Most adults want to appear perfect in the eyes of the children in their lives, and why wouldn’t they? After all, they look up to you, and isn’t this the best way to show children the type of person they should want to grow up to become, the perfect person who never puts a foot wrong? Well, no it’s not. In fact, this facade of perfectionism can actually be highly damaging to children. Why? Because making mistakes is one of the best ways to learn, and if kids learn that making mistakes is a bad thing, then they’ll develop a fear of trying new things because, lets face it, perfectionism is unachievable and everyone makes mistakes when trying something new for the first time. This is the basis of Jessica Lahey’s fantastic book The Gift of Failure, and it’s a book that every parent should read.
However, I think there’s an important aspect of teaching children a willingness to make mistakes that was only tangentially touched on in Jessica Lahey’s book. This is the importance of children seeing the adults in their lives making mistakes and responding positively to them. Children are always watching and learning from adults, and they are much more likely to pick up and apply positive behaviours and skills if they see important adults in their lives displaying these same behaviours on a regular basis. Yet, most adults do their utmost to hide their mistakes from their children, and if they get caught, they do their best to cover it up: they pretend that they were just clowning around, that they weren’t really trying, that they did wrong on purpose or, worst of all, they deny that they ever made a mistake in the first place and that the child must have misunderstood what happened. The message this sends to kids is that mistakes are something bad that need to be hidden away, rather than something that’s positive and that need to the openly admitted and analysed so that they can learn from them, and this is never a good lesson for a child to learn.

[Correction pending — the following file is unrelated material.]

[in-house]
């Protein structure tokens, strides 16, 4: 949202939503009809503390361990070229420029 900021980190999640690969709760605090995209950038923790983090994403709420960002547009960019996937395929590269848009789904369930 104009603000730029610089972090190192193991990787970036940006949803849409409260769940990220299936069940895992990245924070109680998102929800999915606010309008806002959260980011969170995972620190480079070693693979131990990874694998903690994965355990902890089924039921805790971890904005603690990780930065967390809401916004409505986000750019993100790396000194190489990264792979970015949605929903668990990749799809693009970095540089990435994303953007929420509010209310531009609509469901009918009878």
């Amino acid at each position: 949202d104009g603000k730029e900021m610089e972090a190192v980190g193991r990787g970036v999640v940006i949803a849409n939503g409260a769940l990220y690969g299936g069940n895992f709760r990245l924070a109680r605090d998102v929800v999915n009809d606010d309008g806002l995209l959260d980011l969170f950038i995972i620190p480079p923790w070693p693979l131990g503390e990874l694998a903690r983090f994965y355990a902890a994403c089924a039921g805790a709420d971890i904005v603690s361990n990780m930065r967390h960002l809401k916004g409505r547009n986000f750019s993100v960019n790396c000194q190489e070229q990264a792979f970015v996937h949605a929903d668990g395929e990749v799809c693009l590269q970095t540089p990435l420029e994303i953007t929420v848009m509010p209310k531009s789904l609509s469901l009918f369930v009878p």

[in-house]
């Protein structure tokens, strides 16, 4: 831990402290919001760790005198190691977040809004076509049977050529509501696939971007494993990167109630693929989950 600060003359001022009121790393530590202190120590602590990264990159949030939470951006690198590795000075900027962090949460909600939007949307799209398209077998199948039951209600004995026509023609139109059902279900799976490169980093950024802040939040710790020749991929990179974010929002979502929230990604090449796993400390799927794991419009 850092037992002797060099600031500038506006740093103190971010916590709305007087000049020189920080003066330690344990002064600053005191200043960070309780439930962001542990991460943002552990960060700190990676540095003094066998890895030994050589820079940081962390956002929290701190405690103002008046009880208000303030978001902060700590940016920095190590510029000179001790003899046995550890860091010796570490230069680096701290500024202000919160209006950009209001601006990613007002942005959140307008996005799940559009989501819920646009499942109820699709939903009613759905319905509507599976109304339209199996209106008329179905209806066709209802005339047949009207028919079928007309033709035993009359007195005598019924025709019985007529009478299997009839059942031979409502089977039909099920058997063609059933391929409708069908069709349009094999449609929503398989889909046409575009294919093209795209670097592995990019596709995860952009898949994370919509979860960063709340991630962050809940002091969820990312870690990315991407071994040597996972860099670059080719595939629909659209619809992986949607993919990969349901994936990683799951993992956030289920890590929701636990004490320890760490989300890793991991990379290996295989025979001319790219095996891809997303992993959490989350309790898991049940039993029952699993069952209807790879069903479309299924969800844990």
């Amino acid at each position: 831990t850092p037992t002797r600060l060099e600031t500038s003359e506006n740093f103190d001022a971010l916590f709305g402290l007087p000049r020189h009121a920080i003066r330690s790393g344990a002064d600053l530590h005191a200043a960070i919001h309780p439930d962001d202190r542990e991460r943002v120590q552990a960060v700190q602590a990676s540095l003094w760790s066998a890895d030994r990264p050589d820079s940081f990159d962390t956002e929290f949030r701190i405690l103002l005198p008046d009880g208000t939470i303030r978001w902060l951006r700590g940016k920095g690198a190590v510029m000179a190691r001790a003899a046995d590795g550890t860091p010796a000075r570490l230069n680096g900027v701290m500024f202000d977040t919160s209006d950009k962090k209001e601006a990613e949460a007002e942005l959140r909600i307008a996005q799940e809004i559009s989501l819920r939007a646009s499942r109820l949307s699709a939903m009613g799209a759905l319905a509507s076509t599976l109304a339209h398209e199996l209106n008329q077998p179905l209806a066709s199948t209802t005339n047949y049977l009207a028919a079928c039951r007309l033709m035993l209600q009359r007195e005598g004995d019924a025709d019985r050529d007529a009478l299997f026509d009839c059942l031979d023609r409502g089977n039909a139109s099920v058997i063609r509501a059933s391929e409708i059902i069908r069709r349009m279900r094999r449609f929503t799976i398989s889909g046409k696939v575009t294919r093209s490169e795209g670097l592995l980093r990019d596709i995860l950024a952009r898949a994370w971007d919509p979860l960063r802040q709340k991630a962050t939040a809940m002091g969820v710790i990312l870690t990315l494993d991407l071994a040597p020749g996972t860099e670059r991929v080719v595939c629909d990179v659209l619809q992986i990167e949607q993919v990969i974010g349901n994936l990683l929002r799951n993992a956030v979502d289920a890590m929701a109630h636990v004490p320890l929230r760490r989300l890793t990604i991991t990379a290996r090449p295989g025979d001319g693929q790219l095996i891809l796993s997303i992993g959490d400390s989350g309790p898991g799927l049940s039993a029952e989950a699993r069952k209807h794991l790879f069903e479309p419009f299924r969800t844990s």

So, instead of hiding your mistakes away, try to be much more open with your children about them. Admit your mistakes, discuss them with your children, ask your child for advice on how to do something better the next time, show them how you can learn from a mistake, share with them examples of mistakes you have made and how you got passed them, tell them the lessons you’ve learn throughout your life from the mistakes you have made. This will encourage your child to see mistakes as positive events they can learn from rather than negative effects they should do their utmost to avoid and to hide away when they inevitably happen. Yes, this involves exposing your own vulnerabilities to your child, and that can be a tough thing for adults to do, but the pay-off for your child is immeasurably greater than your momentary discomfort. A willingness to make mistakes, and to examine and learn from them rather than simply hiding them away, is a crucial part of developing a growth mindset, and that in turn is one of the more important core life skills that will determine whether or not your child grows into a happy and successful adult. If you don’t let your child see you making mistakes, and dealing with them in a positive manner, then you’re helping to foster a fixed mindset that will stunt their development and limit their capabilities, not because of their innate abilities, but out of the fear of making a mistake and not appearing perfect at all times to others, and surely this is something that no adult would want for a child?
So go on, be brave, next time you make a mistake in the company of your child, admit it to them, and then show them how to deal with it positively by openly, and honestly, dissecting the mistake so that you can see what went wrong and learn how not to make the same mistake again next time you find yourself in a similar situation. It might be an uncomfortable thing to do, at least the first few times you do it, but just wait until you see the positive effect it has on your child next time they, themselves, make a mistake. I think you’ll find the result well worth the effort.
About The Author: This post was written by Colin Drysdale, the creator of How To Raise A Happy Genius.